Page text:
Inigo Jones


Bust of Inigo Jones by John Michael Rysbrack, 1725

Little is known about Jones's early years, beyond the fact that he was born 15 July 1573, at Smithfield, London, the son of Inigo Jones, a Welsh cloth worker and baptised at the church of St Bartholomew. Inigo is often called the first English architect. Jones's first recorded architectural design is for a monument to Lady Cotton, circa 1608, at Norton-in-Hales, Shropshire showing early signs of his classical intentions. Around this time, Jones also produced drawings for the New Exchange in the Strand and the central tower of St. Paul's Cathedral, The fancy taste in buildings reached London about 1615, whilst much of England was still half-medieval. Its arrival in London had been expected. as taste in other things such as poetry, art, music and the stage was already reaching far beyond what had been experienced before. This modern culture had already been discovered by travellers to Italy, in places like Florence, Milan and Venice by people interested in such things. There was talk about the possibilities of real Italian buildings being built in England. Sooner or later it was bound to happen. All that was needed was the right person with the right opportunists to make it happen, which it did in 1615, the year that Inigo Jones arrived back from his second visit to Italy, the same year he became Surveyor to the King.

The freshness of Jones's work in Jacobean London cannot be over-stressed. It is in no way exaggerating to say that Jones's architecture influence did not get appreciated until nearly a century after his most important works were completed.

Queen's House

The Queen's House, just as delightful inside as outside

Inigo Jones, early commission, for Anne of Denmark, the Queen of King James I. Queen's House is one of the most important buildings in British architectural history, being the first consciously classical building to have been constructed in the country. It was one of Jones's major commission after returning from his 1613Ė1615 grand tour of Roman, Renaissance, and Palladian architecture in Italy.

The first of his chief buildings, the Whitehall Banqueting House, with a ceiling by Rubens, was begun in 1619 and completed in 1622. It is the only survivor of the Whitehall Palace, which was destroyed by fire in 1698 and demolished the same year.



   Banqueting House, the only survivor of the Whitehall Palace

The fire which started on 4 January 1698, was started inadvertently by a servant who had hung wet linen by a charcoal brazier to dry. The cloths caught fire which raged for 15 hours before it was extinguished. The next day the wind picked up and re-ignited the fire. Christopher Wren, the then King's Surveyor of Works, was ordered to focus manpower on the architectural jewel of the palace, Banqueting House, which was saved by Wren's bricklayers blocking up the main windows.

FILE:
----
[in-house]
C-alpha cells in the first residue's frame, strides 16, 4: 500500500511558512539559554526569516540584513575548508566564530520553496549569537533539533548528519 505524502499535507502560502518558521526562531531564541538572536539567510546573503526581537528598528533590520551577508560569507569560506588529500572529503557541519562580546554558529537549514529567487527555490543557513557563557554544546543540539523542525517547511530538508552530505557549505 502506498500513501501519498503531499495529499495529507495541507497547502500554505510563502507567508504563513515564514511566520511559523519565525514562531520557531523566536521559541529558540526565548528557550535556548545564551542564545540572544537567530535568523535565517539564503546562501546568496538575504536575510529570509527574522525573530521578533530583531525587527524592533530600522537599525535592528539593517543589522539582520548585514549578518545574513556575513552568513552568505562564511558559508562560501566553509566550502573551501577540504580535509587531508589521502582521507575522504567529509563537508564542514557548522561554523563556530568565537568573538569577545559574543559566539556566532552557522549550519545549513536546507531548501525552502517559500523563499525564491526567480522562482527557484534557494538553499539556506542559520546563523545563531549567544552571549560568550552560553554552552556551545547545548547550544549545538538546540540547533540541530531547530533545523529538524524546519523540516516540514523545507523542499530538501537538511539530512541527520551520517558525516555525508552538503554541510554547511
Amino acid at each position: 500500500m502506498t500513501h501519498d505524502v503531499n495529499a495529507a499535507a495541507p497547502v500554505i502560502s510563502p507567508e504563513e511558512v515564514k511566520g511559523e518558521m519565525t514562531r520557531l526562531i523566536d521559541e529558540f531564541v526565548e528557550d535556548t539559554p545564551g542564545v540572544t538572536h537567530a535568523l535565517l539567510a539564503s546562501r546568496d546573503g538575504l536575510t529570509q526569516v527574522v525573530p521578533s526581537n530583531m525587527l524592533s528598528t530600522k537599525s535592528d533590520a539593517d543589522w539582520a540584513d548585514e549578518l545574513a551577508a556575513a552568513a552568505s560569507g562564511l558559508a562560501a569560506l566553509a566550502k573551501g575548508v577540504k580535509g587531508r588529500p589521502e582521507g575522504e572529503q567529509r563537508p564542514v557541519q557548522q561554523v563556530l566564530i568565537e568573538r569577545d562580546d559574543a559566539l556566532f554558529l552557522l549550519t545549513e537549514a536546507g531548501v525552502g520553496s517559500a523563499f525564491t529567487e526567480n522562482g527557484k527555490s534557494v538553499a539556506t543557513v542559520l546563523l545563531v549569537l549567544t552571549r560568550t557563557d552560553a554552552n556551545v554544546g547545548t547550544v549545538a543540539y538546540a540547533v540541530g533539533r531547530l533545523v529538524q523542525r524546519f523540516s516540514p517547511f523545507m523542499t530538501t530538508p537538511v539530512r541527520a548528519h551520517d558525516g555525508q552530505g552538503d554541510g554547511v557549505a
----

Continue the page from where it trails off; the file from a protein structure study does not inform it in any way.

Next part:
The Banqueting House was used to stage the execution of King Charles I, who was beheaded on 30th January 1649, on scaffolding erected outside the building, where Charles was led from Banqueting House through a centre window leading to the scaffold. In remembrance of this there is a cast head just above the main door.


St Paul's, Covent Garden, the finest barn in Europe

The other project in which Jones was involved is the design of Covent Garden square. He was commissioned by the Earl of Bedford to build a residential square, which he did along the lines of the Italian piazza of Livorno. It is the first regularly planned square in London. The Earl felt obliged to provide a church and he warned Jones that he wanted to economise. He told him to simply erect a "barn" and Jones's oft-quoted response was that his lordship would have "the finest barn in Europe". In the design of St Paul's, Jones faithfully adhered to Vitruvius's design for a Tuscan temple and it was the first wholly and authentically classical church built in England. The inside of St Paul's, Covent Garden was gutted by fire in 1795, but externally it remains much as Jones designed it and dominates the west side of the piazza.


The Church of St Benet, where Inigo Jones is buried with his parents

Inigo Jones had been allowed lodgings in Somerset House, where he died shortly before his 79th birthday in 1652. He was buried with his parents in the church of St. Benet Paulís Wharf. The Church of St Benet, sometimes spelt as St Bennetís, and derived of course from St Benedictís, is today the City's Welsh Church. It stands just to the side of Queen Victoria Street, towards Upper Thames Street, and is a work of Christopher Wren, replacing a medieval church destroyed in the Great Fire of London in 1666. Some remnants of the walls apparently survive in the core of the current building, which was put up between 1677 and 1685. Jones left funds in his will for a monument, but both church and monument were destroyed in the Great Fire of 1666.


This house in Great St Helen's is said to have been built by Jones



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